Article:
Here’s the One Photo NFL Protesters Don’t Want You To See

Heres the One Photo NFL Protesters Dont Want You To See

This weekend, the media made heroes out of a group of well-paid sportsmen-turned-protesters, most of whom are not currently experiencing either privation or personal injustice, but decided to exhibit disdain for the American flag because they didn’t agree with the president.

Most of the men who took a knee were millionaires. All of them live in a country that gives them an opportunity to become such. All of them live in a country where the law guarantees that everyone has that opportunity regardless of their race, religion, ethnicity or gender.

Not too long ago, that wasn’t the case. Moral giants like Martin Luther King Jr., Rosa Parks, Bayard Rustin and James Meredith fought for and got civil rights under the law. They had every reason to complain.

If this latest crop of NFL anthem protesters had the right to turn their back on their country’s flag, surely those individuals — who had fire hoses and police dogs trained upon them for the simple request to be treated as full human beings — had every reason to treat Old Glory and “The Star-Spangled Banner” with nothing but contempt.

That’s why NFL protesters don’t want you to see this photo:

This is Martin Luther King Jr., among others, during the national anthem at the March on Washington in 1963 — hands over hearts, solemnly standing at attention for “The Star-Spangled Banner.”

In the aftermath of this weekend’s anthem protests, a photo of King kneeling made the rounds on social media, making the implicit argument that because King had done it, the kneeling-binge was morally justified.

“On Saturday, the nonprofit Martin Luther King Jr. Center for Nonviolent Social Change tweeted one of the first images, of King down on his left knee in Selma, Ala., on Feb. 1, 1965,” The Washington Post reported. “To his left is friend and fellow civil rights leader Ralph Abernathy, head bowed in prayer. Behind them is a long line of protesters, similarly demonstrating peacefully.”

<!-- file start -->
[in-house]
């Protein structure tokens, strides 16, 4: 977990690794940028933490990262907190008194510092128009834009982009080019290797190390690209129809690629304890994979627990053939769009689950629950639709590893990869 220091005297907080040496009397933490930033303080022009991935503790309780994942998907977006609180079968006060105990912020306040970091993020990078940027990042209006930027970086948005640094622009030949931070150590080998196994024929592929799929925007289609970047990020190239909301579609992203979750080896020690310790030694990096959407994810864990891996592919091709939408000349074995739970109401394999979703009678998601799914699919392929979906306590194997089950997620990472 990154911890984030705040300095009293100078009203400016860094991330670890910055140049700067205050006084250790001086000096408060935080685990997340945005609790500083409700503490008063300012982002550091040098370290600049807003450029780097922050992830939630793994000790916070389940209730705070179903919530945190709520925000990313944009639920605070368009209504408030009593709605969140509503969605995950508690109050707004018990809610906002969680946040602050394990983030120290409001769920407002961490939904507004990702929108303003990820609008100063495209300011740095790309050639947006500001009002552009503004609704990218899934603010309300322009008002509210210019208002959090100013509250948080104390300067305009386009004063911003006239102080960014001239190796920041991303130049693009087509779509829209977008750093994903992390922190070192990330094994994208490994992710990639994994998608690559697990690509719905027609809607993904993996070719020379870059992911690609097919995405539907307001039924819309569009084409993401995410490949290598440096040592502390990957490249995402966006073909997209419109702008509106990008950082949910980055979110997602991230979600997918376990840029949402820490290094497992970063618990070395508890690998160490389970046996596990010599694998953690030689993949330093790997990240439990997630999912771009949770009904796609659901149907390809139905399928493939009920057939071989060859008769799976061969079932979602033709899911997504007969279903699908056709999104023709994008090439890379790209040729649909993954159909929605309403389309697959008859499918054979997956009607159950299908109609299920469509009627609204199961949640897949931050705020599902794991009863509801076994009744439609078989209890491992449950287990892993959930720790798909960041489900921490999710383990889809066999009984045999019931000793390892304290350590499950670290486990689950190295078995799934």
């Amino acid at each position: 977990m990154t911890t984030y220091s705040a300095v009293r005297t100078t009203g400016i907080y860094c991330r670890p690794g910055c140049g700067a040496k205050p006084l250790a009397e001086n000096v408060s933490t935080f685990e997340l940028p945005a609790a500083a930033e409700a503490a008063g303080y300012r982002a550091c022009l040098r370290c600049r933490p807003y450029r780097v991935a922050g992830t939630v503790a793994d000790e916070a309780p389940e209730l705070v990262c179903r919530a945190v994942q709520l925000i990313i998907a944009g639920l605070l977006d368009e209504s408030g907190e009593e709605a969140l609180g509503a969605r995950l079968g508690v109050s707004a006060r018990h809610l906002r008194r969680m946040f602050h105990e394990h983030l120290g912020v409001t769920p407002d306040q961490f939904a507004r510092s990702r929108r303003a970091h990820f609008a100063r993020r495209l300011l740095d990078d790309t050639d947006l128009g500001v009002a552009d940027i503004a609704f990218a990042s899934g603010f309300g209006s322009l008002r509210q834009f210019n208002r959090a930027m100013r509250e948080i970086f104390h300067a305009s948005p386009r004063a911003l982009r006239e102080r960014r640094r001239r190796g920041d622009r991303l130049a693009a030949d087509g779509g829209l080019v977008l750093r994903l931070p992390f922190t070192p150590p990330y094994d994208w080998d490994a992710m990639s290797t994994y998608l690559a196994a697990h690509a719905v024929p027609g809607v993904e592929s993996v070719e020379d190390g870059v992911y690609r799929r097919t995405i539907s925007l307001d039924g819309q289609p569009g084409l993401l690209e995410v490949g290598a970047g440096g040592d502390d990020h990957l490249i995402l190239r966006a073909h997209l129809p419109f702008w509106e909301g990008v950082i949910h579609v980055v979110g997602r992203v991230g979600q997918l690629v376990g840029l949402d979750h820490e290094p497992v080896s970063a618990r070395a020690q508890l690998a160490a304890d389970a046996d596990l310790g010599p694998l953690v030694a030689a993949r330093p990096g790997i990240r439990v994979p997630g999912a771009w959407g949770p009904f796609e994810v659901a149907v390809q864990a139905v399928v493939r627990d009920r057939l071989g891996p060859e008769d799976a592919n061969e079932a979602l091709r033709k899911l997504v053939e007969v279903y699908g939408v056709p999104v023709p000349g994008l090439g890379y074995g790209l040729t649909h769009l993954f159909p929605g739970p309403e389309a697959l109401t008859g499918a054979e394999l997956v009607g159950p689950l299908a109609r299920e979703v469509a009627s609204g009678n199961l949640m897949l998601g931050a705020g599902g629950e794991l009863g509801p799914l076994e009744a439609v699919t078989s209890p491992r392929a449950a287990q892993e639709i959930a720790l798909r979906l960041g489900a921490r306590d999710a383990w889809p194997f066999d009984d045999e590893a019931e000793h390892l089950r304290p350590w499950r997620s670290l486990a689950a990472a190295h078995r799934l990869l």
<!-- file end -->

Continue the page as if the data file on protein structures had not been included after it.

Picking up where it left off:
“Police that day had arrested more than 250 people for parading without a permit as the group had marched to the Dallas County courthouse to register voters. Those arrested eventually would march to jail,” the story continued. “But first, they took a knee.”

That was the photo of King that protesters wanted you to see. Hey, one American hero who died fighting for racial equality in the face of de jure segregation took a knee once. He’s just like these NFL protesters!

What this profoundly facile argument misses is that a) King and others were being arrested for exercising their basic constitutional rights, b) no national anthem was involved, c) no flag was involved, d) they weren’t being paid to be there, e) they weren’t doing it just for the camera and f) they weren’t doing it just because they were annoyed at the president.

To invoke any kind of moral association between Martin Luther King Jr. and the inchoate agenda of the NFL players who decided to take a knee during the anthem this Sunday is ethically glib and logically absurd.

Yet, the one relevant photo of Martin Luther King in this situation — how King treated “The Star-Spangled Banner” during the March on Washington, inarguably the most important protest in American history — was nowhere to be found on social media.

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